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Top 10 Reasons Why People Are Scared of Social Media Privacy

Over the past decade, there’s been a boom in the creation and use of social media sites. Users input plenty of personal information, with the idea that all private data is protected. As the Internet continues to evolve, many people are now worried about social media privacy issues.

While focusing on the level of privacy with social media networking services, this would include the storage and re-purposing of data, as well as the display of information and provision to third parties. With so much data being stored, security and privacy issues have become a major concern. Nobody wants their private information available to the public and here are the reasons why social media is creating fear.

  1. Default settings – Although you may have taken action to secure your privacy settings in the past, on platforms such as Facebook, each update results in the default settings to be restored. Meaning, you may be displaying more information than you’d like.
  1. Sharing data with third parties – When using applications through Facebook, such as Quiz Planet or Farmville, your information is often shared with tracking companies and advertisers. When sharing this information, companies often have access to the user’s identity.
  1. Concern from institutions – The lack of privacy on various social media sites has been a key concern for a number of institutions, including libraries, schools, and Government agencies. In fact, many libraries have argued that the lack of privacy on these networks, contradicts their ethics. When organizations begin to raise their concerns, this can support fear amongst the public.
  1. Identity theft – When so much information is available, many have concerns that their personal data could be used to provide their social security number. A 2009 study, showed that it was possible to gain access to this 9-digit number through online databases and social media. Once someone has access to this information, they can essentially steal your identity.
  1. Predators – Unfortunately, sexual predators use social media as a way to find potential victims. Although the number of cases are fairly low, they appear to be increasing, with incidents now occurring on an almost weekly basis. Parents are often concerned for their children, especially because there tends to be a lack of age verification.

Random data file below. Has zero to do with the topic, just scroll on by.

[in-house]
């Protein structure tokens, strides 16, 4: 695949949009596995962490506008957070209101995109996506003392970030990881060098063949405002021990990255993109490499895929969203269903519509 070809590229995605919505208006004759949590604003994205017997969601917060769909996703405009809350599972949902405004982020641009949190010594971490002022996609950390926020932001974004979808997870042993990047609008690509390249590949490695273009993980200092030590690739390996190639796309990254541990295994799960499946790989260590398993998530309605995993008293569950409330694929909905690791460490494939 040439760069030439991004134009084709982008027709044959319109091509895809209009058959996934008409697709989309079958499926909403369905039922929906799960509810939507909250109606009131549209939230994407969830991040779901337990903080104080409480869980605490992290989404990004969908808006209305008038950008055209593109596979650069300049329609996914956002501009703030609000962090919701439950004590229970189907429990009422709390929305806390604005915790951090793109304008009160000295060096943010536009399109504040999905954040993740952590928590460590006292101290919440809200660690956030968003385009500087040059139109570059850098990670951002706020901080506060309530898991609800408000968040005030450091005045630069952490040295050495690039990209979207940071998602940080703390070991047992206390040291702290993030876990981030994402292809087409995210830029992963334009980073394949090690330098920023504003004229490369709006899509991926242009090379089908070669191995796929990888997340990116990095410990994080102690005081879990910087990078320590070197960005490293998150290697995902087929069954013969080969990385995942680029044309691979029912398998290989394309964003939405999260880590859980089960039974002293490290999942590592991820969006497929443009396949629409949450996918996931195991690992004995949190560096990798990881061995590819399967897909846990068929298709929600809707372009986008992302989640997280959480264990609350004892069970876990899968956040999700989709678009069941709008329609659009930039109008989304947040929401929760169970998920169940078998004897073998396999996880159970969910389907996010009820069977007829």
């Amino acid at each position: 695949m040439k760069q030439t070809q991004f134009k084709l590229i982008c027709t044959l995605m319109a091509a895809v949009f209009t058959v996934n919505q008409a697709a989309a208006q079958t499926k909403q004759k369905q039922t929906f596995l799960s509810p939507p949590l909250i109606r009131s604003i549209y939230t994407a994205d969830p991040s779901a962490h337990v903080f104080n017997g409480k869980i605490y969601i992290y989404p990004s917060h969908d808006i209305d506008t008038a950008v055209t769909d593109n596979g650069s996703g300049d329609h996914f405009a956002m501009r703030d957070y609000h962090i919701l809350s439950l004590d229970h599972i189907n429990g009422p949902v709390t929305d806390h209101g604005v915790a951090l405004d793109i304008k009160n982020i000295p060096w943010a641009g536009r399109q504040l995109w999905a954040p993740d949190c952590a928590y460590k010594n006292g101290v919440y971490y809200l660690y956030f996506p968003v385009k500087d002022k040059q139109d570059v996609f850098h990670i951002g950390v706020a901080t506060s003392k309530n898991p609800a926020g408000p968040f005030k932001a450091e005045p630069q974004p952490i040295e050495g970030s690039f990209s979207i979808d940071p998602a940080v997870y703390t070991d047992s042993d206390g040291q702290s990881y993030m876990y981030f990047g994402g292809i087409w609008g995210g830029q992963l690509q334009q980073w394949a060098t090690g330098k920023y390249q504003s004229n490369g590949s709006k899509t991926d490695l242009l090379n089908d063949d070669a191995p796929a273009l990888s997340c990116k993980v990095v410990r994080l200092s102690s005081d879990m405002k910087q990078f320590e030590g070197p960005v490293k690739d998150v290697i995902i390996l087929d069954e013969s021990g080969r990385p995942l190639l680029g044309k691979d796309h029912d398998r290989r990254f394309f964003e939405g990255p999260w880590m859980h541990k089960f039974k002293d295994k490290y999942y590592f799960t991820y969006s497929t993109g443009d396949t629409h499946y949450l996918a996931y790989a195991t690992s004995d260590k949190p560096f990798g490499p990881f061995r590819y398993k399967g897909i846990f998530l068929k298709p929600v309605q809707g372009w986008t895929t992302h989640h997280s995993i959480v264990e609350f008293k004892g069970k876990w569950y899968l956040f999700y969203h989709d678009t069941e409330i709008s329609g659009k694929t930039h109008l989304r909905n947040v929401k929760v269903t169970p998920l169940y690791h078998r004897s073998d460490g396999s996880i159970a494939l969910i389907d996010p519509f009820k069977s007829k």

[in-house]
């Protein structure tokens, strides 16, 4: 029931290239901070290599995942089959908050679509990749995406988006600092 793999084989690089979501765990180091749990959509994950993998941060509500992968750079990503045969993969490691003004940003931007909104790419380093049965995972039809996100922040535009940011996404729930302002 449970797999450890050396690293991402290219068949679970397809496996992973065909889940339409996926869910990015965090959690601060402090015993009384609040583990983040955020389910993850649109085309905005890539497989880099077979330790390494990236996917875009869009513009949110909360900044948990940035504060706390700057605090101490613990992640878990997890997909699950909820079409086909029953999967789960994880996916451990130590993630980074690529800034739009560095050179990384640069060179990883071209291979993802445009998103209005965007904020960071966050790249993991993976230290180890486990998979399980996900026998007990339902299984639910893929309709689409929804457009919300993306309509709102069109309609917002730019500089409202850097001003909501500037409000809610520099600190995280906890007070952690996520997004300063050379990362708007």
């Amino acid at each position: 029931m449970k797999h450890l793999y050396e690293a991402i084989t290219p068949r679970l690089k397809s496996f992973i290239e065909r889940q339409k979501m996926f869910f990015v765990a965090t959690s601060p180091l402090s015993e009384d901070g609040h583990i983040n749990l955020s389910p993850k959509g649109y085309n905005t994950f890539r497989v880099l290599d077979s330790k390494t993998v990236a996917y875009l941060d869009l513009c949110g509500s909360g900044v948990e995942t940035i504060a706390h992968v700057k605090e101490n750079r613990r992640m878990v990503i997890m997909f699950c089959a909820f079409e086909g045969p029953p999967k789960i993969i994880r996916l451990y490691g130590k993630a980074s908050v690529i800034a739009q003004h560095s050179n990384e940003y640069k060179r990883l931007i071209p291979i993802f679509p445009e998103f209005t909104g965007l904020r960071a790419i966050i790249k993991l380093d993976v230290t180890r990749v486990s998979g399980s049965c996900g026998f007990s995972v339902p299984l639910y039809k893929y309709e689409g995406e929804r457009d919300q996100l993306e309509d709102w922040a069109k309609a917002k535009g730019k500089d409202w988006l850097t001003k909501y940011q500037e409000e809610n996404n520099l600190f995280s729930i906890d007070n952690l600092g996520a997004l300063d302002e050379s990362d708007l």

1. Stalking – Although you have the freedom to create friend lists, social networking can lead to online stalking. In some cases, individuals aren’t even aware that they’re being stalked. Well over half of Facebook users have their profiles set to public, meaning almost anyone can search their name and bring up their profile.
  1. Employment – Employers are now using social media to search for potential candidates. Many users do not realize the impact that social media can have on their professional career and reputation. From inappropriate photographs to poor communication skills, your profile can tell employers a lot. Use social media to your advantage, building a positive portfolio.
  1. Victimization – Especially common amongst teens and adolescents, some individuals exhibit undesired behavior, impacting the online experiences of others. Classic examples of this are sexual advances and harassment. To avoid these individuals, tighten your privacy settings.
  1. Surveillance – Every move you make online, leaves a cyber footprint. When it comes to many social network applications, data is being collected and used by a number of private companies. Facebook has been described as a “behavioral laboratory” – creating major ethical concerns.
  1. Location awareness – With social media platforms that allow you to check-in, you can share information regarding your current whereabouts. Location privacy is essential, so ensure that your settings are up-to-date and that you fully understand the level of protection regarding location privacy.

 

Acquisti, A., and Gross, R. (2009). Predicting Social Security numbers from public data. PNAS. 106(27), 10975-10980

Wikipedia. (2015). Privacy concerns with social networking. Retrieved on January 15th, 2016, from https://en.wikipedia.org/wiki/Privacy_concerns_with_social_networking_services#Causation

 

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